“When the first issue of Playboy hit the streets in 1953, the United States had no counterculture to speak of…the Beats were still a few years away, and Elvis was driving a truck in Memphis. Toting around a copy of Henry Miller’s Tropic of Cancer could get you branded a degenerate, maybe even land you on a chain busting rocks.” – The Los Angeles Times
Since its founding in 1953, with a premiere issue left undated for fear that there wouldn’t be a second, Playboy Magazine has transitioned from an out-of-bounds affront to the supposedly “moral” America of the 1950s, to a veritable national treasure. The Playboy Cover to Cover — the 50′s package features every page of the magazine from its inaugural decade (an archive’s worth of interactive discs), a coffee table book detailing Playboy’s rise, and a facsimile of the first issue.
It is part history text, part nostalgic glance into the past, and a wholly worthwhile read.
The only complaint I’d lodge about the disc portion, and indeed about the entire Cover-to-Cover package, is that it centers around the 1950s. Subsequent decades, especially the 1980s, would have been just as interesting in showing the magazine’s transition from one that men bought and quickly shuffled into their briefcases, to an icon that has featured such interviews as Bob Dylan, and pieces by such notables as William F. Buckley Jr.
The coffee table book, and its 200 plus pages of high-quality, glossy photos, is the MVP here, with the facsimile first issue running a close second. While the discs are better for private enjoyment on one’s personal computer, the coffee table book not only looks good on your coffee table — big shock — it also provides a rare hint of the World Before Hef (that grim reality so aptly described in the L.A. Times passage above).
After a December 1952 alumni review at his high school, during which Hefner was forced to appraise his life in serious fashion for the first time, he stood on Chicago’s Michigan Avenue Bridge “with tears in my eyes, realizing I had to make a change in my life.”
“In Hefner’s case,” Leopold Froehlich writes in the introduction, “the fantasies he had pursued were not to be in vain. The magazine was built on a dream, but it was also the result of a gamble. It expressed the longing a young Hefner felt when he looked up into the brightly lit windows of Gold Coast high-rises, a longing to be liberated from the deadening constraints of domestic America.”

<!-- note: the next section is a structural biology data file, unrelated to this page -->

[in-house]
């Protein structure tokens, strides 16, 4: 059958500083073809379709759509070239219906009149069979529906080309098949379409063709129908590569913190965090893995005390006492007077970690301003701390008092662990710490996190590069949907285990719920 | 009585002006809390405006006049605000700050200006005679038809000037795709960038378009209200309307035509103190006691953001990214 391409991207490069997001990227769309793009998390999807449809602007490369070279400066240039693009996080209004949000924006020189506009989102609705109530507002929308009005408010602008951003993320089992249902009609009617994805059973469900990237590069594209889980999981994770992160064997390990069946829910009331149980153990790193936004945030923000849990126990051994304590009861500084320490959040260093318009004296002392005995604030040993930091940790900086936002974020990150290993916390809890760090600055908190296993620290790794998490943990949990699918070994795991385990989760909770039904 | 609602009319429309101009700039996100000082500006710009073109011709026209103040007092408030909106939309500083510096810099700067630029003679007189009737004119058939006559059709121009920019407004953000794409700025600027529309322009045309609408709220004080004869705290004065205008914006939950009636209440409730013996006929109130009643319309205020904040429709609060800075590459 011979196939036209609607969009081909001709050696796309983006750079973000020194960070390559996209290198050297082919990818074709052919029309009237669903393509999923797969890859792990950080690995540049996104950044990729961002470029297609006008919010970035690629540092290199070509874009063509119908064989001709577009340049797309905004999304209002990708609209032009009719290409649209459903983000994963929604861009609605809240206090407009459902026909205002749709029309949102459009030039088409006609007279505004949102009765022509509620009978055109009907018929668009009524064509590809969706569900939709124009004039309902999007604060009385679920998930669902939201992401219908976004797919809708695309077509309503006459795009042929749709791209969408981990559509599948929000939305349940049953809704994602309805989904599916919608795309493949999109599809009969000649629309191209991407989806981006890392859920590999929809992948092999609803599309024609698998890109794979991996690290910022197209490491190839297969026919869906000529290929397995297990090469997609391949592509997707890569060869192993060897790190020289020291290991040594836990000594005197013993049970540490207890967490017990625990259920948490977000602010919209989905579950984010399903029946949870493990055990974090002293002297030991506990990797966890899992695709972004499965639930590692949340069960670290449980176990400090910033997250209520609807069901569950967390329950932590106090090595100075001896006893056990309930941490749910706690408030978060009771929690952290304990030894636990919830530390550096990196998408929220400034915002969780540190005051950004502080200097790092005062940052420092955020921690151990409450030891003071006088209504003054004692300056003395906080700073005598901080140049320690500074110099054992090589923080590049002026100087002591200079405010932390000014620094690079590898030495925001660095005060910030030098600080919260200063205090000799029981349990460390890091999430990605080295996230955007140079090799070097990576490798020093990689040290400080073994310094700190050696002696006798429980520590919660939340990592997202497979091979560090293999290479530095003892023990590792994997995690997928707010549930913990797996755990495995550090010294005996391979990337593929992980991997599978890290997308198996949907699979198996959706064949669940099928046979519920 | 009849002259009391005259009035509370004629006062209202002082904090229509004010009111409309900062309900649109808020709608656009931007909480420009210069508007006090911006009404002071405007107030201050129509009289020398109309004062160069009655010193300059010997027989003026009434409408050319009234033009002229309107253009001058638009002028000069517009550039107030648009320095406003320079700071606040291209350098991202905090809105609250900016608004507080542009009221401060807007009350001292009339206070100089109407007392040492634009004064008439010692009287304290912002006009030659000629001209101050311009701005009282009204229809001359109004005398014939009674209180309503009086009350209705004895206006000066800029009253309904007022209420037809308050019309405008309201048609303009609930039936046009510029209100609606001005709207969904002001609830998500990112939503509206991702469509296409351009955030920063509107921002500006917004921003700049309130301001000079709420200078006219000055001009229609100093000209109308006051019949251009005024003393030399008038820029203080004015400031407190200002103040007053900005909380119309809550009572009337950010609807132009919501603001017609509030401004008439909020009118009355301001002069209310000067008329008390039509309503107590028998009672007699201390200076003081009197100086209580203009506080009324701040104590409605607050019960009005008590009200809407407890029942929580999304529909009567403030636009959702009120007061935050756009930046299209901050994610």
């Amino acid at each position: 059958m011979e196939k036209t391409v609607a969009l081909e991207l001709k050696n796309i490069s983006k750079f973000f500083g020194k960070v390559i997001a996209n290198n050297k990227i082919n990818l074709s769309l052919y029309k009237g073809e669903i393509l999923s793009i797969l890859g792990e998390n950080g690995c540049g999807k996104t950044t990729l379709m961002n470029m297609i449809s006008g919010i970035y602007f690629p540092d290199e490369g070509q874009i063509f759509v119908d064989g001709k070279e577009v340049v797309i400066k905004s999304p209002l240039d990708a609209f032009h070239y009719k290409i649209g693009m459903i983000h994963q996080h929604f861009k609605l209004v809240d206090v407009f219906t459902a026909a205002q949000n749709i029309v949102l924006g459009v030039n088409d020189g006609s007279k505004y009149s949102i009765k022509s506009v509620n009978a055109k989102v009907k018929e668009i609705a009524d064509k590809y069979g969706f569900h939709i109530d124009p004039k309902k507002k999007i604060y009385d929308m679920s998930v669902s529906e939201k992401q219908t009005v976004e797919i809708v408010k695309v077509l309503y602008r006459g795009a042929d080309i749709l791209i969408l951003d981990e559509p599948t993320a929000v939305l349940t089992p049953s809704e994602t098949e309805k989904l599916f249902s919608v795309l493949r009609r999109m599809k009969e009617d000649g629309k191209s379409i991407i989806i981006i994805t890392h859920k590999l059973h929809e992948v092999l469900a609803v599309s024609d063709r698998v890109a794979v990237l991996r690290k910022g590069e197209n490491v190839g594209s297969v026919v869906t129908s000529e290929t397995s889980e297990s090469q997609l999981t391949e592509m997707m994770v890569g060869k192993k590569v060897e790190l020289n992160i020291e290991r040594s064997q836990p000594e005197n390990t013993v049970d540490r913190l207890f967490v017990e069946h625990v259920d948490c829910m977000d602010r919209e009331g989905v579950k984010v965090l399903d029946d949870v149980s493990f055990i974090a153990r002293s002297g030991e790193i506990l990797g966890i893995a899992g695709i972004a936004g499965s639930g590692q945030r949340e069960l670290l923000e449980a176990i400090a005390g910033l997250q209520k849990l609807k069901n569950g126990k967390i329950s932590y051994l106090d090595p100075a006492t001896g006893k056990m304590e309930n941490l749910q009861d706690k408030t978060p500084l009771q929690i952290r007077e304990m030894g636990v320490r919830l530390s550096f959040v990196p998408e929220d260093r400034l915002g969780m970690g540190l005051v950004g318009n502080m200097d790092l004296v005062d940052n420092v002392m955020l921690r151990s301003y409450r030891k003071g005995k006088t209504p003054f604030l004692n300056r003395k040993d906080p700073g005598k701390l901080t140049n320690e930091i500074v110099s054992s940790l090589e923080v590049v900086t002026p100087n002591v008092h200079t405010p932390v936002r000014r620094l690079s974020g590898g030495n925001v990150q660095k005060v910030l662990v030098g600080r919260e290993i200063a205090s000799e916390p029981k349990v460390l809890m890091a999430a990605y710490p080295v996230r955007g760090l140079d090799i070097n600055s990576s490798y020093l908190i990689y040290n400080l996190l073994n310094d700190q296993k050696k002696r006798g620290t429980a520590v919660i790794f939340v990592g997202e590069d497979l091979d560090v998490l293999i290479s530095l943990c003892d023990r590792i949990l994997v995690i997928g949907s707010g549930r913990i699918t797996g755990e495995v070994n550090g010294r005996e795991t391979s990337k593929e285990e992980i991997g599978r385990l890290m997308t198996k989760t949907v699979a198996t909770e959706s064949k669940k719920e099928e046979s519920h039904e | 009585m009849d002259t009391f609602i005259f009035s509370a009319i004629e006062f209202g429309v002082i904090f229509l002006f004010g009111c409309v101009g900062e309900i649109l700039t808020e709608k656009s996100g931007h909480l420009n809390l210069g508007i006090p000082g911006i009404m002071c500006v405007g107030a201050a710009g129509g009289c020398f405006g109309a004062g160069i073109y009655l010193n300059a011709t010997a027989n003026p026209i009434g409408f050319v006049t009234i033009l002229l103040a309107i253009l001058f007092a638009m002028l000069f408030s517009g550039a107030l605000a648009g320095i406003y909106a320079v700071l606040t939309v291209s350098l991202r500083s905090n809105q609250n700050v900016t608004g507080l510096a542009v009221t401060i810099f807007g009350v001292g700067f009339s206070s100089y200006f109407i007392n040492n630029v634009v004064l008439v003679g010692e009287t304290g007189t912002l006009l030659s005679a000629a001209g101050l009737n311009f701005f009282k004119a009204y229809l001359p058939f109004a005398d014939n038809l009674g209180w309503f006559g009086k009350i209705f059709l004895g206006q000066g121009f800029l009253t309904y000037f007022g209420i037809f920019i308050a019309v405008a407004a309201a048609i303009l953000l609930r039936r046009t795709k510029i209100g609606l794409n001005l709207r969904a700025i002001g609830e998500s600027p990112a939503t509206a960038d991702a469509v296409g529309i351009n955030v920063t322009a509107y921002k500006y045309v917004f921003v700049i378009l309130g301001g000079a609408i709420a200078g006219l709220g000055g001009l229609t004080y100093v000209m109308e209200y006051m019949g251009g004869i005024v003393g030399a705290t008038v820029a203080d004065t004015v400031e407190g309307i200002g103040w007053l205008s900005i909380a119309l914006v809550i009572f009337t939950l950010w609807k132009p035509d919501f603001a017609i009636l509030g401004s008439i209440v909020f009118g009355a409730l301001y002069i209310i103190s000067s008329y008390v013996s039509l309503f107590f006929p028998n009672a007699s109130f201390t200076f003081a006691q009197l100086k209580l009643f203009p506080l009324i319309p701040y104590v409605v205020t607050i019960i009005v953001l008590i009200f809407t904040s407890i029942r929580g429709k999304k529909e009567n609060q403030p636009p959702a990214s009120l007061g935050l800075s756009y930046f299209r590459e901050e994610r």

No one handed anything to Hefner. His dream was born largely of his own moxy and seed money from supportive family. They supported the man more than his enterprise, to be sure. Friends and investors who looked askance at the young man — wondering whether they’d ever see their money again — were moved by his unshakable faith that he was doing the right thing.
And that there was an audience dying for his product.
Hefner’s roots and resources may have been humble, but his confidence was king. “I didn’t really think about the possibility of failure,” Hefner told Froehlich. “This was my chance. If I had thought about failure, I wouldn’t have put out a magazine.” That belief paid considerable dividends. The first issue sold 54,000 copies; the last issue of the decade, 1.1 million.
Now that Hef’s journal and his player lifestyle are not only accepted, but mainstreamed, Hefner admirers one and all will find it comforting to see that he was, once, a regular guy who put on his pants one leg at a time. In fact, Hef was a guy who actually wore pants and shirts at one point, rather than flowing silk robes, velour suits, and Italian smoking jackets. Hef was once a young writer struggling to find success and appreciation in the professional world.
Indeed, had Hefner’s boss at Esquire simply given him the raise of $5 a week that he asked for when the publication moved East to New York from Chicago, it’s doubtful he would have been sufficiently motivated to pursue his dreams. The complacent, after all, aren’t much for revolution. A cushy job with extra spending money typically leads one to get over their head in debt. An over-reliance on credit also keeps one chasing the nut, going into work day-in and day-out, hoping – aching! – for another bump up the ladder, another $5 a week.
But because Hefner took the risk and gave his ideas value by acting on them, it is now he who controls the ladder. Nothing else would work for a man deeply so committed to his vision, and accountable to his dreams.
Upstart writers, musicians, and dreamers of all stripes will find inspiration in Hef’s story.
“Had Playboy failed,” Hefner wrote in a letter to friends and supporters in the summer of 1955, “I would have been in debt for, almost certainly, years. Instead, it appears that I will be able to spend a lifetime doing the work I love best and, in the process, become a very wealthy man.”
Seeing that Hefner’s rise wasn’t inevitable, and that he batted off his fair share of detractors in favor of doing things his way, will provide a shot of confidence for anyone who needs to remember to trust their voice above all. And certainly above the voices of those who fundamentally don’t believe in them.
If Hef had been born into a wealthy family, his magazine subsidized by a blank check, one could easily shrug his shoulders and say “well, Hef just had it like that” — excusing himself from thinking big because he doesn’t come from money. The realization that Hef is actually a self-made man, will prove empowering for anyone considering whether they want to walk on the wild side or merely be satisfied with a little bump up the ladder here or there.
For providing a window in Hef’s transformation from everyday guy to international playboy — who makes and lives by his own rules — the Playboy Cover-to-Cover package is an enlightening and inspiring endeavor.
And, yes, I only picked it up for the articles.